Thursday, May 26, 2016

How to Read a Text File

Invariably, at one point or another in your journey to write VBA in Access, there will come a time when you will need to read the contents of a text file into your database. This task may seem challenging at first because it involves an external file, but it doesn't have to be hard.


The OPEN Statement

There are several methods to read a text file into an Access database. VBA has a built-in OPEN statement, which enables input or output access to an external file. Here's an example VBA code to initialize a text file for input:
Open "C:\FolderName\FileName.txt" For Input As #1
The above code creates an object (#1) with a reference to the text file, which then allows its contents to be read in code. For example, the following code reads a line of text from the file into a variable:
Line Input #1, VariableName
After we are done reading its contents, we need to close the connection to the file with the following:
Close #1
Here's an example code snippet to read an entire text file into memory:
Dim intFile As Integer
Dim strFile As String
Dim strText As String
Dim strInput As String

intFile = FreeFile()

strFile = "C:\FolderName\FileName.txt"

Open strFile For Input As #intFile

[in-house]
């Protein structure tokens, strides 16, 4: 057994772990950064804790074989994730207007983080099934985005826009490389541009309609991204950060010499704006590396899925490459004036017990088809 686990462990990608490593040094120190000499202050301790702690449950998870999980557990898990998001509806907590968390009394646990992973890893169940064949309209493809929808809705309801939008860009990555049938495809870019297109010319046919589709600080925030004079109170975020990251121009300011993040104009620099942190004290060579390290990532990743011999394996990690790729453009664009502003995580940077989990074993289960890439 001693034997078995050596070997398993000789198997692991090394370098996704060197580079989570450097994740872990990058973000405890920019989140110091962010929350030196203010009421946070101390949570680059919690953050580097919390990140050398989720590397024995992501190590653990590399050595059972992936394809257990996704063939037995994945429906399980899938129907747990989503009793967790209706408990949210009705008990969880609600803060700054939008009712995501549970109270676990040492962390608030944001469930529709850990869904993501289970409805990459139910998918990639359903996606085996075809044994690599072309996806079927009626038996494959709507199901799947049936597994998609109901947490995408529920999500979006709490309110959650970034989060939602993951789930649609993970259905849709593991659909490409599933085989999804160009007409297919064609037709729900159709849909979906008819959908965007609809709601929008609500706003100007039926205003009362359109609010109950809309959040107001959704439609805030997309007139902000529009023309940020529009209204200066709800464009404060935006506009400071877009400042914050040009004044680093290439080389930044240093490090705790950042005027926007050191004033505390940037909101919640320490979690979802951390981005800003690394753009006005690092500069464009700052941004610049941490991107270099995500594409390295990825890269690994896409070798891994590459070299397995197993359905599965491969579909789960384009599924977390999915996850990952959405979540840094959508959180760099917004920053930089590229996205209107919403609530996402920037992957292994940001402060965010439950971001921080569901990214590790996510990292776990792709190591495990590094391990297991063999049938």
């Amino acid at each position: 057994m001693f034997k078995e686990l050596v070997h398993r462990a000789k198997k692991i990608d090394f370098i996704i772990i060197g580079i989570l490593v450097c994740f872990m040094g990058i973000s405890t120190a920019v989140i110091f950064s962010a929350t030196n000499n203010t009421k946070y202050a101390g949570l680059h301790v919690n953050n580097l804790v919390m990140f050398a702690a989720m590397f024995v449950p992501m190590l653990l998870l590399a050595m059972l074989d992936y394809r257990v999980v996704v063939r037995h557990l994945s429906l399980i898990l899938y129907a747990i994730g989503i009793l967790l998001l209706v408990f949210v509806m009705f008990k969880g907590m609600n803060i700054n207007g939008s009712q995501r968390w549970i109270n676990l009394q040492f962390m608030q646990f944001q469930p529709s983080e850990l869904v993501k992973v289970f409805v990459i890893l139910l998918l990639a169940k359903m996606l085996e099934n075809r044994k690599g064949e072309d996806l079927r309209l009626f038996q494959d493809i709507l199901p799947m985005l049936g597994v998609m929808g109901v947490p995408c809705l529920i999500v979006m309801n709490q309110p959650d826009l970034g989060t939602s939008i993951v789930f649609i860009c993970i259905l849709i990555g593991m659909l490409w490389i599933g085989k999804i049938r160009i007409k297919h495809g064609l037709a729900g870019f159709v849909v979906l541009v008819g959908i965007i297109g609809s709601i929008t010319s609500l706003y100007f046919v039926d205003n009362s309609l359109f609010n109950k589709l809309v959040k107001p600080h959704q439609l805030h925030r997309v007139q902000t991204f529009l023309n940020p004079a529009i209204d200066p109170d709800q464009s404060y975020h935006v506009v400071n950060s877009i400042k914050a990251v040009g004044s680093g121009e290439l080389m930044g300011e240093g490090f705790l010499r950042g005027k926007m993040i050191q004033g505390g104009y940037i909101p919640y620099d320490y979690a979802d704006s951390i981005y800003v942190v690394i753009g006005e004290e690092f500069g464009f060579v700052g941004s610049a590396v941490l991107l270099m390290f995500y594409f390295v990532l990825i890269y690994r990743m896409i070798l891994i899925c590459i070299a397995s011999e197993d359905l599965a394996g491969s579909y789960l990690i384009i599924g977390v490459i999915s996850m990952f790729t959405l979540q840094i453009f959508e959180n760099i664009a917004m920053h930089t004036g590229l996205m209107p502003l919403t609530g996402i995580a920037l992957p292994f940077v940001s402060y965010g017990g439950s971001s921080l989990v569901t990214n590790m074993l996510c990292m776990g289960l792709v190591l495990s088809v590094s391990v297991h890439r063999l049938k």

Do While Not EOF(#intFile)
     Line Input #intfile, strInput
     strText = strText & strInput
Loop

Close #intFile
Please notice the use of the FreeFile() function to retrieve the next available file number rather than assigning a specific file number with the OPEN statement. It avoids possible mistakes of referring to the wrong file in case you are trying to manipulate multiple files at the same time.


The File System Object

My preferred method to read a text file into Access is to use FSO (File System Object). It adds an external reference (overhead) to the application, but I think the process will run a bit faster, and the code will also be a bit cleaner.


For instance, compare the following function, using FSO, to the one above, using the OPEN statement:
Public Function ReadTextFile(strFile As String) As String
'3/10/2016
'http://accessmvp.com/thedbguy

Dim fso As Object
Dim objFile As Object

Set fso = CreateObject("Scripting.FileSystemObject")

If fso.FileExists(strFile) Then
     Set objFile = fso.OpenTextFile(strFile, 1) '1=ForReading, 8=ForAppending
     ReadTextFile = objFile.ReadAll
End If

Set objFile = Nothing
Set fso = Nothing

End Function
The above function uses "late binding," so a reference to the File System Object is not necessary. However, you can use "early binding" if you prefer.


I hope you find the above methods useful. Please do not hesitate to let me know which method you prefer and why (or why not the other). Cheers!







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